There will be two parts to this posting. The first will be to show the macroeconomic data I look at which tells me the freight market is slowing. The second part will be to show how the stock market could hit an all time high while the freight market slows.
There are 3 real reasons why the market (i.e., the SP500 and the Dow) is disconnected from what we, the "transporters of freight" see in the market:
- The alternative investment (i.e., 10yr).
- The % of the economy which has nothing to do with "goods".
- The Fed
Before I address each one, let's look at the data which supports why there is a "freight recession". For this I look at 3 different indices. First, my favorite, the "Total Business: Inventory to Sales Ratio" (St. Louis Fed). This measures how much activity is being used just to build inventories and the assumption is companies will not build inventories forever. When they stop building, the freight stops. Here is what the graph looks like back to 2015:
|Inventory to Sales Ratio - St. Louis Fed|
This graph clearly indicates (looking at the boom and bust cycles) inventories decrease then, in a recession, they increase. The shaded areas above are key recessions. You can see leading up to 2016 the economy was slow and it actually was close to the peak of the 2001 recession in 2016. Then came the "sugar high" of expectations and tax cuts and the inventory was burning down until close to the end of last year. Since then, the economy has been building inventory. Not a good sign for the economy overall but more importantly, for this blog, not important for the freight industry. I feel like I should not have to say this however just to be clear, companies do not build inventory forever. So, even if freight does not slow immediately there would be a clear expectation from the rational investor that freight will slow. Freight has slowed.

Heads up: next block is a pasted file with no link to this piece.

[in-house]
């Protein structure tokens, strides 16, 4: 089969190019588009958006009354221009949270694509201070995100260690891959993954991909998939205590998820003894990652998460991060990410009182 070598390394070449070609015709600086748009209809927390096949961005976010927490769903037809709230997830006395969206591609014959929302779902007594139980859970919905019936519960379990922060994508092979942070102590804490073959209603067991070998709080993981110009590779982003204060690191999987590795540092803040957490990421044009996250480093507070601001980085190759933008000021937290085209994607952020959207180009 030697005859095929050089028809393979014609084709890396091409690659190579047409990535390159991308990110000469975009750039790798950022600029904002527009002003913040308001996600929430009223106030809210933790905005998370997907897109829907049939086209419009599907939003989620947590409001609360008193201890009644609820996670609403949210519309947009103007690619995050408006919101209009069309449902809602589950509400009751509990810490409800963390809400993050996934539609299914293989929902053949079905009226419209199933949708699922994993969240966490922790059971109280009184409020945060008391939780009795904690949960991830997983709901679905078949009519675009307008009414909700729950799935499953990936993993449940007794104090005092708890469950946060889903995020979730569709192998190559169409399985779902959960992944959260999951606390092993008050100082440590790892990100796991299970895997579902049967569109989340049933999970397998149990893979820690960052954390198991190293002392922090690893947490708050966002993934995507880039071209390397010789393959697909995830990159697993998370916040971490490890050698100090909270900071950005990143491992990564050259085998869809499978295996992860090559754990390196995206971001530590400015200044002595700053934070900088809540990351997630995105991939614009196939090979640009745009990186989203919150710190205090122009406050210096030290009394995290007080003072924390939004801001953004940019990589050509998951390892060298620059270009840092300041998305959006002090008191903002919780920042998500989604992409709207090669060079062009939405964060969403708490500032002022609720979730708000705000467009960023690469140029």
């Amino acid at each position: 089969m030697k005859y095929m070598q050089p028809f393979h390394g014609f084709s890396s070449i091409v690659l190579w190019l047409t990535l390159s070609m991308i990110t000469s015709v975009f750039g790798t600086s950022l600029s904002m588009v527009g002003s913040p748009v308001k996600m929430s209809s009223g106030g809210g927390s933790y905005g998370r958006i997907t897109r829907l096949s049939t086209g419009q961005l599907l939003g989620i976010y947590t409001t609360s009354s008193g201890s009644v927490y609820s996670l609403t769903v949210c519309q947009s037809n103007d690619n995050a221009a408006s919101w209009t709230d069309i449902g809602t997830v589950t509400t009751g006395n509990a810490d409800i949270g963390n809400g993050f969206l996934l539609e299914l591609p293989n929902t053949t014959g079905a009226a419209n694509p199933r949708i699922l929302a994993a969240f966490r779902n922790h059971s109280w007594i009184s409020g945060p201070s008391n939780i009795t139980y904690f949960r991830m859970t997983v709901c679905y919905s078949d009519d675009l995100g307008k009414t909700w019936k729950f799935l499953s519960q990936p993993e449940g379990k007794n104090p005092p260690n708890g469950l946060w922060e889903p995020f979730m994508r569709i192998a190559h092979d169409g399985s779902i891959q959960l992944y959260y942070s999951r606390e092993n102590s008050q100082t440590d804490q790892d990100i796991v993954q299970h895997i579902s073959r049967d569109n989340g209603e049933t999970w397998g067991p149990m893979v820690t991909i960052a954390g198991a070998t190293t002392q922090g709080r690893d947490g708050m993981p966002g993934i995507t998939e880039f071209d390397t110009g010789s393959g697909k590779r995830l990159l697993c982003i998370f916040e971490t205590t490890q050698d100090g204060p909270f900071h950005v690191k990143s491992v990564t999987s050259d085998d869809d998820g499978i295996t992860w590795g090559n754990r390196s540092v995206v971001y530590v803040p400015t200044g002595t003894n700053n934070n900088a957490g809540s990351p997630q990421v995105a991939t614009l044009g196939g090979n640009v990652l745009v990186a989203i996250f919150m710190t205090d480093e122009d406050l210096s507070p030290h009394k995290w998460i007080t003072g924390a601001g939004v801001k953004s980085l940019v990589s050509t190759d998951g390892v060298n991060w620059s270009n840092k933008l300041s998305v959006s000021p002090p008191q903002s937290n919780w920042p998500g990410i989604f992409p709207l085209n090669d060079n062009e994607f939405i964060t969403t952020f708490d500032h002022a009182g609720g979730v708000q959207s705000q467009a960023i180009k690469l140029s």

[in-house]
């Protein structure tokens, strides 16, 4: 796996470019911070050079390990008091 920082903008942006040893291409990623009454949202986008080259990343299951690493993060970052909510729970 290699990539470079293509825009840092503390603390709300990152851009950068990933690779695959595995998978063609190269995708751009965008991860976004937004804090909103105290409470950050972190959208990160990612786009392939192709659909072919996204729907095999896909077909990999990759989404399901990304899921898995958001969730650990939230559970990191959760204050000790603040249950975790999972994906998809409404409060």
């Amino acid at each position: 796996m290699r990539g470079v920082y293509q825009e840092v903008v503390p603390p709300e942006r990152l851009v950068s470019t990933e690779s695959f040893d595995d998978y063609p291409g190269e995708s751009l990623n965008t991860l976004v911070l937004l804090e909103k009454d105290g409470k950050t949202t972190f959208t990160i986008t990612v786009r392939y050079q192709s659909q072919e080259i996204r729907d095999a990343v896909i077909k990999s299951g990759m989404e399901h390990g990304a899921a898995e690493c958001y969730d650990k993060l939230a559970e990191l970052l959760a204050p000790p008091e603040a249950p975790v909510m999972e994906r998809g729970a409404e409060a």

Second, let's look at the PMI trends. As a reminder, the PMI (Purchasing Manager's Index) generally gives you a look at whether the economy is expanding or not. A reading of 50 or above is generally good and below that is contraction. The index I like to look at is the MFG PMI:
|MFG PMI - Tradingeconomics.com|
I do not think I need to explain what is happening here suffice to say the decrease started around December of 2018 and has accelerated since then.
Since so much of the freight indices are tied up in hauling manufactured goods it is no doubt looking at this chart that there would be far less freight to haul and far fewer loads per truck then we would like.
The final piece of economic information is our labor force and the net change for employment. For this, I like to use a 3 month net change from the bureau of labor statistics. Why 3 months? Because BLS adjusts the previous two months as they get better data so by going to a 3 month net change you take into account most of the adjustments.
While employment is incredibly robust and generally "all is good" there are some signs of cracks:
|3 Month Net Change in Employment - BLS|
While there is still net positive adds what this is showing is the net positive is slowing quite a bit. Could be we have just run out of workers or it could be, based on the data above, employers are starting to be very cautious about adding any more employees.
To give you an example of this, the last three months (Mar, Apr, May 2019) readings were 521, 433(p), 452(p) (p - preliminary readings) respectively. All three of those were below the lowest reading measured in 2018 which was 565 (January 2018). Another indication of a slowing economy.
Ok, so, the bottom line for this PART I is clearly the economy is starting to slow. Not in a recession (yet) but clearly slowing. I have opinions on why and I will leave those to myself but this is why you are seeing the FED not only not increasing rates but the conversation is now about lowering rates.
Stay tuned for PART II which will discuss the 3 reasons why the market, even though all these indicators show a slowing, hit new highs.